Kyiv — Ukraine's military and the Russian-backed separatists it has battled for eight years in the country's eastern Donbas region both accused the other side of opening fire on Thursday in violation of ceasefire agreements that have been shaky, at best, since they were signed seven years ago.
As the reported shelling raised tensions — and despite Russia's claims to be pulling forces back from's borders — the Biden administration said "evidence on the ground" showed Russia was "moving toward an imminent invasion" of its neighbor.
"We have reason to believe that they are engaged in a false-flag operation to have an excuse to go in," President Biden told reporters on Thursday. "Every indication we have is they are prepared to go into Ukraine, attack Ukraine."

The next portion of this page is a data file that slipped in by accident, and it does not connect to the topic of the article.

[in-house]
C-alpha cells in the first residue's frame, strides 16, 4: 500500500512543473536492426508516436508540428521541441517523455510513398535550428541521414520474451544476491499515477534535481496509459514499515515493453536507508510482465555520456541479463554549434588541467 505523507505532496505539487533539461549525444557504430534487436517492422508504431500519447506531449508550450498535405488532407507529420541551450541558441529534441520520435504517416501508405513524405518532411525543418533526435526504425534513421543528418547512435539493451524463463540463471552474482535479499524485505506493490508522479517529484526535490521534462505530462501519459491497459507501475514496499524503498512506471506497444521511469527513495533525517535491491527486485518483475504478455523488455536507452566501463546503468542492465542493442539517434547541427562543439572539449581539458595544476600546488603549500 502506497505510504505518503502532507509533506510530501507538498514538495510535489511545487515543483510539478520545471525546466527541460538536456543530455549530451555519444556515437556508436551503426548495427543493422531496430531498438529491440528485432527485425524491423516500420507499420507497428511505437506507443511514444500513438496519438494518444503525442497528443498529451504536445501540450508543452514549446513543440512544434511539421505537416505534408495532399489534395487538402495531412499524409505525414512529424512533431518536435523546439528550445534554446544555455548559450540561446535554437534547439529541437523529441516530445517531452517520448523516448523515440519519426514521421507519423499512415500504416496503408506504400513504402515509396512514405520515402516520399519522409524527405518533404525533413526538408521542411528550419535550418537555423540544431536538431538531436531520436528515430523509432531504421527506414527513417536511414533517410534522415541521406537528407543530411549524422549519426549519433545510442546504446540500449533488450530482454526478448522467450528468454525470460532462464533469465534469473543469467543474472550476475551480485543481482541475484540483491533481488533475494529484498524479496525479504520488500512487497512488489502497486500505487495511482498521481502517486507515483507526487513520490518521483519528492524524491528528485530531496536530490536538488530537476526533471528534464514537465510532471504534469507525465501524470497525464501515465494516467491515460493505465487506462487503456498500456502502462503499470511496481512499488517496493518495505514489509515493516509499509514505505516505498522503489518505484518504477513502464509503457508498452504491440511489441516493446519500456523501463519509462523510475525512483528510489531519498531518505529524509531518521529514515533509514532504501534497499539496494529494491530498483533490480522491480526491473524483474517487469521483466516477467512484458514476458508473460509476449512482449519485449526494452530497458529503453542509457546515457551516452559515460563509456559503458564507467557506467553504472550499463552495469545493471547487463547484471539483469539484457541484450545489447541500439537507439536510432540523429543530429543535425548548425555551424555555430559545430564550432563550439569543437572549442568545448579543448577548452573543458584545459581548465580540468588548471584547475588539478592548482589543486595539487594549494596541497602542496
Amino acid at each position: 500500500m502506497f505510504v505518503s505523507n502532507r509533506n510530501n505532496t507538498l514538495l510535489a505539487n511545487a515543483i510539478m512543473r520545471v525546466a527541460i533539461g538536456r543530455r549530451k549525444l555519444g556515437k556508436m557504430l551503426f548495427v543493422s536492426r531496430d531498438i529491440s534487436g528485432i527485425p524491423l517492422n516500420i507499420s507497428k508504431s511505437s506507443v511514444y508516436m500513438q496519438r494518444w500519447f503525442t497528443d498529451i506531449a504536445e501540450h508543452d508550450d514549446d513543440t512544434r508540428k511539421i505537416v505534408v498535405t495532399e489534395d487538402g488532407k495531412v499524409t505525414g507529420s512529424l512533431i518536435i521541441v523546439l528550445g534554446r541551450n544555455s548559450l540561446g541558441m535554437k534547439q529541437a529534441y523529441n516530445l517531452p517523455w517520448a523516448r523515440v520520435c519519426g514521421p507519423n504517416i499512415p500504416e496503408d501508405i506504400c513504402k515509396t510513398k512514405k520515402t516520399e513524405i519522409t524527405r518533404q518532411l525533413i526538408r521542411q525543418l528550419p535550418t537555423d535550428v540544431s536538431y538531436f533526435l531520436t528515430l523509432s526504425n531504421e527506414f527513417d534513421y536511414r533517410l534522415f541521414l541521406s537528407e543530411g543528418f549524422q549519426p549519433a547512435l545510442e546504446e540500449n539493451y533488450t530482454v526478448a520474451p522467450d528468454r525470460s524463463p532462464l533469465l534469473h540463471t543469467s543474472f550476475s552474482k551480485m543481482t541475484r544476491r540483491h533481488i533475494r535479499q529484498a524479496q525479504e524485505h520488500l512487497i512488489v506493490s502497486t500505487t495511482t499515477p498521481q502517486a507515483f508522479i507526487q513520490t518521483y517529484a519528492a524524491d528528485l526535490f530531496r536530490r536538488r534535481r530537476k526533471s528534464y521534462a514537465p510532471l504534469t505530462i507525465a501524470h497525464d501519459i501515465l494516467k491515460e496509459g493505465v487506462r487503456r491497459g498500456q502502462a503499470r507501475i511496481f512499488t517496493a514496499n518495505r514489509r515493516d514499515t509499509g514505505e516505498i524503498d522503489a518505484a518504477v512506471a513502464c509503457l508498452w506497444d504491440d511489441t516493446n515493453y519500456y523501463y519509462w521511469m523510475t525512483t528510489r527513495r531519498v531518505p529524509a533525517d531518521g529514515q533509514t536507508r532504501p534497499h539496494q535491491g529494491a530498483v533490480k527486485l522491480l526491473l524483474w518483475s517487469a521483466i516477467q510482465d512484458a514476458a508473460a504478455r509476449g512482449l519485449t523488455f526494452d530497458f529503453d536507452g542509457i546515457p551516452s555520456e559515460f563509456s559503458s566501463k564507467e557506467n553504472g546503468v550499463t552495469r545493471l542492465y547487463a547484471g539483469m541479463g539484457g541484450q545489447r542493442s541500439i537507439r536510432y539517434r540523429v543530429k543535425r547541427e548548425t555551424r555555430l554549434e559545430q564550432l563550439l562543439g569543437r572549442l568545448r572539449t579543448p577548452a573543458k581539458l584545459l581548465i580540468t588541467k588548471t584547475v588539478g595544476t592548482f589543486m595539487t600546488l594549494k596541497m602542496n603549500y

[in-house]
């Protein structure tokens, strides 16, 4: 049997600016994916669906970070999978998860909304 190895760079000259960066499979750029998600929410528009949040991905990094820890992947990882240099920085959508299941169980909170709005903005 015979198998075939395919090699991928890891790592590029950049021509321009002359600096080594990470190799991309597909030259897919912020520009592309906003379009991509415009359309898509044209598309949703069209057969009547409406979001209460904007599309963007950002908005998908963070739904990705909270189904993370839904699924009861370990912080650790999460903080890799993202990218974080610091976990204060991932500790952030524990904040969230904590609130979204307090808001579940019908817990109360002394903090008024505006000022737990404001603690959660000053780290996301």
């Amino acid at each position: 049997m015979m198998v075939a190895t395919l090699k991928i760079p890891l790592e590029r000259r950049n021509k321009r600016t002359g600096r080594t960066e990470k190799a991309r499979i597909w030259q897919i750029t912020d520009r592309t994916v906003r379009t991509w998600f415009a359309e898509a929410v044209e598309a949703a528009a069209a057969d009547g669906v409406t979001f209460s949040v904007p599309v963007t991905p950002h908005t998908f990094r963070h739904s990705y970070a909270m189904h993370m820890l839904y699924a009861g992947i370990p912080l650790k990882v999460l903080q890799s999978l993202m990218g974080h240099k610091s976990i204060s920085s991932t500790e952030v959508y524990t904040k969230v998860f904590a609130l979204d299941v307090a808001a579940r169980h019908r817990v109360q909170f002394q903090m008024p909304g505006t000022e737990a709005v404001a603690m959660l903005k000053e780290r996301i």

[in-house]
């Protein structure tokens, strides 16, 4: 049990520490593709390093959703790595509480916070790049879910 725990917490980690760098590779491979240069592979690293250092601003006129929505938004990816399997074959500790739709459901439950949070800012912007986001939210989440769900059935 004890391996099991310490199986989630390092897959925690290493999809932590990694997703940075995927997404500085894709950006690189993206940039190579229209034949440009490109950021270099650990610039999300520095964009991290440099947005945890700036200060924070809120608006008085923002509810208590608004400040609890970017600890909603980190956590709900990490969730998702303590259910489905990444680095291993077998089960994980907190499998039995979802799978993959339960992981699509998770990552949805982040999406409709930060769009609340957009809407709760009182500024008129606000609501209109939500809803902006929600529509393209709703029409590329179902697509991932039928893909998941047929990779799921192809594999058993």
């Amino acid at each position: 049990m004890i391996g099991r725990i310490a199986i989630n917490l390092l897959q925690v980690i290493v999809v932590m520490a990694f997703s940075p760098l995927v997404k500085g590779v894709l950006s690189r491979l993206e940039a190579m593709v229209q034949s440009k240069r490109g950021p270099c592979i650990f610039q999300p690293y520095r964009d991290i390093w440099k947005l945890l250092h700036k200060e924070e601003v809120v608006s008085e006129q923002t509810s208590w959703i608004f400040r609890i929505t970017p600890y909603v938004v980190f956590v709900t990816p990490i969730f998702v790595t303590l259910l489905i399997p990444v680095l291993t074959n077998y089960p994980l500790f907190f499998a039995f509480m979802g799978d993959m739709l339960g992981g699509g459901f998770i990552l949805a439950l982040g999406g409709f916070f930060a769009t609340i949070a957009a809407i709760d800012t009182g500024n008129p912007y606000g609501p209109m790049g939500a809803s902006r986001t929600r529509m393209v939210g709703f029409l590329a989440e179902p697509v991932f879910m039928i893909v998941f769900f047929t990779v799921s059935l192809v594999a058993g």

The United States and its NATO partners haveof an initial force drawdown along Ukraine's northern, eastern and southern borders, saying that President Vladimir Putin's military appears instead to be bolstering troop numbers.
America and its allies have also warned for weeks that Russia could— including a faked attack by Ukrainian forces on the rebels in Donbas — to use as a pretext to invade Ukraine. On Thursday, amid the claims of shelling from both sides, NATO Secretary Jens Stoltenberg said the alliance was "concerned" that Russia was trying to do just that.
With U.S. Secretary of State Antony Blinken making an unscheduled stop in New York to address a Security Council meeting requested by Ukraine, a senior State Department official echoed Stoltenberg's concerns about possible Russian preparations to fabricate a pretext for an invasion.
The official said it wasn't immediately clear whether the shelling was actually the false-flag incident the U.S. has worried about, but called it "perhaps the most perilous moment for peace and security since the end of the Cold War."